UK - The Pension Protection Fund (PPF) is poised to start assessing the situation of the £120m (€173.8m) pension scheme of steel products supplier Sheffield Forgemasters Engineering (SFE), a company in administration.
The SFE’s pension fund, which is believed to have a £60m deficit, has applied to the PPF for consideration yesterday night, triggering the assessment period in which the PPF considers whether to take responsibilities for the applicant.
The PPF is expected to validate the application within the next 28 days before starting the assessment period, but PPF’s spokesman Paul Reynolds said a decision could be taken “quite quickly”.
SFE has been supported by administrators of its parent company Sheffield Forgemasters Ltd, which was placed in administration in 2003. But the administrators have decided that they can no longer support the company, although SFEL 2005 recorded operating profits of £2.5m in the 12 months to 30 June.
Meanwhile, the board of SFEL has made a staff buy-out proposal, led by managing director Graham Honeyman. The company said in a statement that the buy-out would save 600 jobs.
“There were only two options available, either liquidation or a Company Voluntary Arrangement (CVA), under both these scenarios the pension liabilities would come to the PPF,” Reynolds told IPE.
Under the CVA, the pension scheme would be given “a small stake”, an arrangement similar to the scheme of insurer Heath Lambert, which also turned to the PPF.
The PPF became involved as a contingent creditor when approached by the pension scheme’s trustees as the administrators started considering liquidation or CVA. Negotiations took “quite a while”, Reynolds said.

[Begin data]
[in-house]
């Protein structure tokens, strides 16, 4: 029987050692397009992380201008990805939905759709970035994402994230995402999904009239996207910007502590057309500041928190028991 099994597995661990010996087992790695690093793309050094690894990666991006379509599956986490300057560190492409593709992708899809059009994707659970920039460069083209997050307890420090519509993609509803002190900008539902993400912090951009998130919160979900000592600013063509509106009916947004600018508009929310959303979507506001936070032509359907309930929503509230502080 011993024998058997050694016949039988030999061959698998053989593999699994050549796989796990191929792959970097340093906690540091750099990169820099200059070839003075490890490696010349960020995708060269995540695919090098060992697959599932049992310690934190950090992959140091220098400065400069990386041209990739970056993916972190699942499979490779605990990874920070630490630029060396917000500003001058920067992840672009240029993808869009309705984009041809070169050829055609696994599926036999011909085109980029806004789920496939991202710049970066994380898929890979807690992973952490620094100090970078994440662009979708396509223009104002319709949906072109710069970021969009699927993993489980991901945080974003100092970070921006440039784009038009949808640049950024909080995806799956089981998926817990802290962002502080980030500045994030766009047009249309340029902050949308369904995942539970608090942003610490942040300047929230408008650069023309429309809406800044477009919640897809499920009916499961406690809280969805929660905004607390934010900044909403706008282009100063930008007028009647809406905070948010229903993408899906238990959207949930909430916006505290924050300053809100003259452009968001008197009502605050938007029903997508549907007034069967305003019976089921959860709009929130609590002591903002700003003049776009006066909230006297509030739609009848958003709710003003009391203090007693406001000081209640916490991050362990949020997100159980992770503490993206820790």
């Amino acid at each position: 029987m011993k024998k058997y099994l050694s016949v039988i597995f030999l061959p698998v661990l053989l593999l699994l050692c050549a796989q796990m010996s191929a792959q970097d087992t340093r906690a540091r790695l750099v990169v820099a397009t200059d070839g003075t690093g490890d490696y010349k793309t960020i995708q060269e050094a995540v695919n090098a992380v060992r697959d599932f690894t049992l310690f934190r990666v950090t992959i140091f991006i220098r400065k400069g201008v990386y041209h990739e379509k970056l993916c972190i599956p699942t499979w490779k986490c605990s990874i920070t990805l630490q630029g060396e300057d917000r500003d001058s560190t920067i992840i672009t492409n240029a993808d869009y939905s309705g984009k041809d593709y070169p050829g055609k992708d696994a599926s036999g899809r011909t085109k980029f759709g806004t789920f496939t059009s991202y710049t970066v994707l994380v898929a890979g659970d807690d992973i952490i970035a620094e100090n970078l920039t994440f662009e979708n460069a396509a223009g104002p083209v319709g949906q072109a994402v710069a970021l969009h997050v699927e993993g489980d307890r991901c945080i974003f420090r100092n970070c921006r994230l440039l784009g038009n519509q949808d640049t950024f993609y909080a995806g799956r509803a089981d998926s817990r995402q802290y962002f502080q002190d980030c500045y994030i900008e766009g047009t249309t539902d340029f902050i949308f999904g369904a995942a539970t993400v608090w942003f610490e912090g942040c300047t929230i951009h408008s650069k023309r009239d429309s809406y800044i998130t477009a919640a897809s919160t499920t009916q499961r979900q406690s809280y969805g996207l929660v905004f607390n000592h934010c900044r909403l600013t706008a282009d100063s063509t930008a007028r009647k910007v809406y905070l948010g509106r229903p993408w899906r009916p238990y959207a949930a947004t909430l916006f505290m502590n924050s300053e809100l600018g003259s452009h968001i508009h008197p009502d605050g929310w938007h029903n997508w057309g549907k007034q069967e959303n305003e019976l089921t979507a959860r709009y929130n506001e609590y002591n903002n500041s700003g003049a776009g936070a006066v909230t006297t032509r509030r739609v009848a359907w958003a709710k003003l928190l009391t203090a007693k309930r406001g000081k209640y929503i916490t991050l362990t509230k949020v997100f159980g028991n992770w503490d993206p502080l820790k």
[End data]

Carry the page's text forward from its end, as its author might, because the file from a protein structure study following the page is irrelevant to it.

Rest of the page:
“The CVA offers the best deal for the pension scheme, and we have been able to negotiate 25% more cash than it would have been available to the scheme under liquidation,“ Reynolds added.
Whenever it is involved in a CVA negotiation, the PPF has a “clear preference” for cash paid immediately, Reynolds said. The PPF is prepared to consider 12 asset classes options, starting from immediate cash payments or cash instalments, down to equity and equity options/warrants.
In the present deal with the Sheffield-based company, which is the biggest private sector employers in the city, the PPF has settled for cash and equity, which will work as “insurance” for future recoveries.
Reynolds declined to disclose the value of the settlement but said the PPF has given a test approval to the deal, because of the extra 25% cash.